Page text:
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Posted March 20, 2008 8:00 PM | Permalink
I think that if you send copies of your post to a few top executives of the Ford Motor Company, that you will get results. Also look in your owners manual for the procedure for problem resolution. Good Luck.
Bob, Fairport NY |
Apr 8, 2008
The "verified routing" bug has existed for awhile in some navigation software.
The Honda / Acura system (made by Alpine, I believe) resolves this by having what's called "unverified routing"; an optional feature you have to turn on (once) that will indeed route you down roads they haven't verified, but it will warn you vocally at the time that the roads aren't verified. A decent solution to the problem.
Greg in St. Louis |
Sep 6, 2008
Unfortunately, it isn't just Ford that is using this lousy Nav system -- Toyota has the same troublesome system in its Prius and Camrys, I hear.
I refused to buy up to a package with Nav ... if we need one, we'll do the hand-held route!
Rene Hoquiam WA |
Oct 17, 2008
I have a Navman iCN635, and while it doesn't go in for this "verified route" stuff, it does some downright weird things. One roundabout in Canterbury will confuse the route calculator that if you drive over it it'll crash. (The satnav, not the car.) The map for one part of the A30 near Salisbury bears no resemblance to what the road actually does, and once it tried to route me over an emergency-use-only slip-road off the M25 London Orbital motorway.
However, in its favour it has always got me to where I ask it to get me, and it does allow you to place "Avoid" markers on bits of road, which I have put over the aforementioned M25 slip roads.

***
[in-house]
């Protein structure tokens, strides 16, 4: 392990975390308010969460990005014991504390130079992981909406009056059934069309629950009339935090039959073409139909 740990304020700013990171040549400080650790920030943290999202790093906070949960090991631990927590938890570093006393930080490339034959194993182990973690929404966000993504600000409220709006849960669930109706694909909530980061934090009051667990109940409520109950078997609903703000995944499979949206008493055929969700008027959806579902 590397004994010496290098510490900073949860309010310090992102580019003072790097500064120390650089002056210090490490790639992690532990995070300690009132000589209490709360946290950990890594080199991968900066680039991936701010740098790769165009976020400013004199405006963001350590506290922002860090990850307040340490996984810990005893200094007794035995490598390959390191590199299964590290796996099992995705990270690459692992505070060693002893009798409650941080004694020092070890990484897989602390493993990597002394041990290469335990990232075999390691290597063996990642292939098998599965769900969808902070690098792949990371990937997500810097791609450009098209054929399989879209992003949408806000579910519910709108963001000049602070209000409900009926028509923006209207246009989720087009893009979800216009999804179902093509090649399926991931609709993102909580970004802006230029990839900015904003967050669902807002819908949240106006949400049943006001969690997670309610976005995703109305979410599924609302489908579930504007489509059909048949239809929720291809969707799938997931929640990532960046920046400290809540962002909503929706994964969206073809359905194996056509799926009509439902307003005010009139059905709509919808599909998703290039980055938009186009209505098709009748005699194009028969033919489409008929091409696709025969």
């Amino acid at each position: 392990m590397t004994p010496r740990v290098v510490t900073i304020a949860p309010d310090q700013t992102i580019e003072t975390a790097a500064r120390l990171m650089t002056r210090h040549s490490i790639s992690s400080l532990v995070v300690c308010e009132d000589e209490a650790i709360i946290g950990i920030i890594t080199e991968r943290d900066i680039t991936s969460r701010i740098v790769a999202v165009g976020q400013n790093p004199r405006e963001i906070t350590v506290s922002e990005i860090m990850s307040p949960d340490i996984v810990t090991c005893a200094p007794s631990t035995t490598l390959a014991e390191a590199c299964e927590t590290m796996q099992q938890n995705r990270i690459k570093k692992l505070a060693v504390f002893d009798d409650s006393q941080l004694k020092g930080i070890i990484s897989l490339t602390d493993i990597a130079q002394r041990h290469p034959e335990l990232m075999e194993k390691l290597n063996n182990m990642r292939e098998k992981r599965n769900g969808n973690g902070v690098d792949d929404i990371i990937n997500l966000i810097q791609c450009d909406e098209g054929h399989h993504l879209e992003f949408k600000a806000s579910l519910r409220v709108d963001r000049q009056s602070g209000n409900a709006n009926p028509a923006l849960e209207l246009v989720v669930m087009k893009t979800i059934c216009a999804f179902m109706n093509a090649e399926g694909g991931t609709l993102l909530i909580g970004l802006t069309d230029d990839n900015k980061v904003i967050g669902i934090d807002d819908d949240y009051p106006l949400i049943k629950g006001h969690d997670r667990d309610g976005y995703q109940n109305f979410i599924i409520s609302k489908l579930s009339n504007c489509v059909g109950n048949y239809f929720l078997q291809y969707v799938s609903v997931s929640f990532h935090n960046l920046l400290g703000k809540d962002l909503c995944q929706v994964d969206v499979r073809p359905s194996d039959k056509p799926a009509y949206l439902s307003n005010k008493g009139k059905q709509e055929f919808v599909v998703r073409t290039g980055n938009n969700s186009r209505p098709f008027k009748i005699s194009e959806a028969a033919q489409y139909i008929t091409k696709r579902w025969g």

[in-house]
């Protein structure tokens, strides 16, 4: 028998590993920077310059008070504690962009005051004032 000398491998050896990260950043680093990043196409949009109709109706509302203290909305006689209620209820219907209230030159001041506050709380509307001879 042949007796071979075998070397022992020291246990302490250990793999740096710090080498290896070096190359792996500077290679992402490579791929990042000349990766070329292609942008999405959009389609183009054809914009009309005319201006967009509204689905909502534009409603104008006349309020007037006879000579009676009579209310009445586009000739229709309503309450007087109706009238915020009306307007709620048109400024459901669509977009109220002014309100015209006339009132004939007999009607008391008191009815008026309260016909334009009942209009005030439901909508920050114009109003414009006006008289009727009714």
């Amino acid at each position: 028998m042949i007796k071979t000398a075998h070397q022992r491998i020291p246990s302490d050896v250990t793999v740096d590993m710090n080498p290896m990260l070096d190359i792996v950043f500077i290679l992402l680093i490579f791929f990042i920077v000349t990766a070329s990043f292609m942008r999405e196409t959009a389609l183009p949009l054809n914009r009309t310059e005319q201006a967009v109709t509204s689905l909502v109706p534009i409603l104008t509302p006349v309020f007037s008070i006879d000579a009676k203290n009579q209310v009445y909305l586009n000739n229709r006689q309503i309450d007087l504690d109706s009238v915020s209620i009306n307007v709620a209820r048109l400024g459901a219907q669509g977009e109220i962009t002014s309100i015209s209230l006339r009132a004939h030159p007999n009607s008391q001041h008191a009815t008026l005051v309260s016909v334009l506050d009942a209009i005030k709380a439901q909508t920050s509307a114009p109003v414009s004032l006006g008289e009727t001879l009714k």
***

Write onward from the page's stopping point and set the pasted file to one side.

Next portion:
I'm still running with the original maps as updated maps for it cost more than the cost of a new machine - and now they don't even sell updated maps for it. I don't want a new machine as the software on the new ones is inferior to the machine I've got, and many places I go the ability to place the destination using cross-hairs showing a lat/long is a godsend. None of the new models can do this.
Michael, Basingstoke, UK |
Oct 21, 2008
I also have a factory navigation system in my 06 Ford Five Hundred. I purchased this vehicle with navigation because I was moving out of LI, NY and moving to NC. This area was totally new to me. I thought if I had the navigation system, I would be able to go places with no worries. WELL, I eventually get there ---but not always in a timely fashion. I couldn't get any answers from Ford. I am totally discusted with this system. They need to own up to there mistake and make it good. I also, paid about 1,000 for this system, AND was told I couldn't get sirrus radio if I had the navigation......which didn't make sense to me, however, I believed the salesman. I guess all they are interested in is there commision and getting the car sold. Never got the combination for the keyless pad lock to enter the car. Salesman kept saying he would get it for me.....never happened. When I moved a few months later, I needed to pay Ford to give me the combination.
NEVER will I consider a Ford again.
Arlene, Nashville, NC |
Mar 29, 2010
Bells and whistles - bells and whistles! Don't throw out the car because your bells don't ring and your whistles are flat. We learned many years ago that 1) ALL car salesmen lie (it's a cliche' because it's true in the vast majority of cases); 2) dealers NEVER give great or even good service, because their livelihood depends on VOLUME of customers, not repeat customers (the average consumer keeps a car for 5 years - that's an awfully long time for a dealer to remember you); and 3) bells and whistles are nice but unnecessary in the overall scheme of things. For example, if the GPS doesn't work, it doesn't make the car stop rolling. If the MOTOR doesn't work....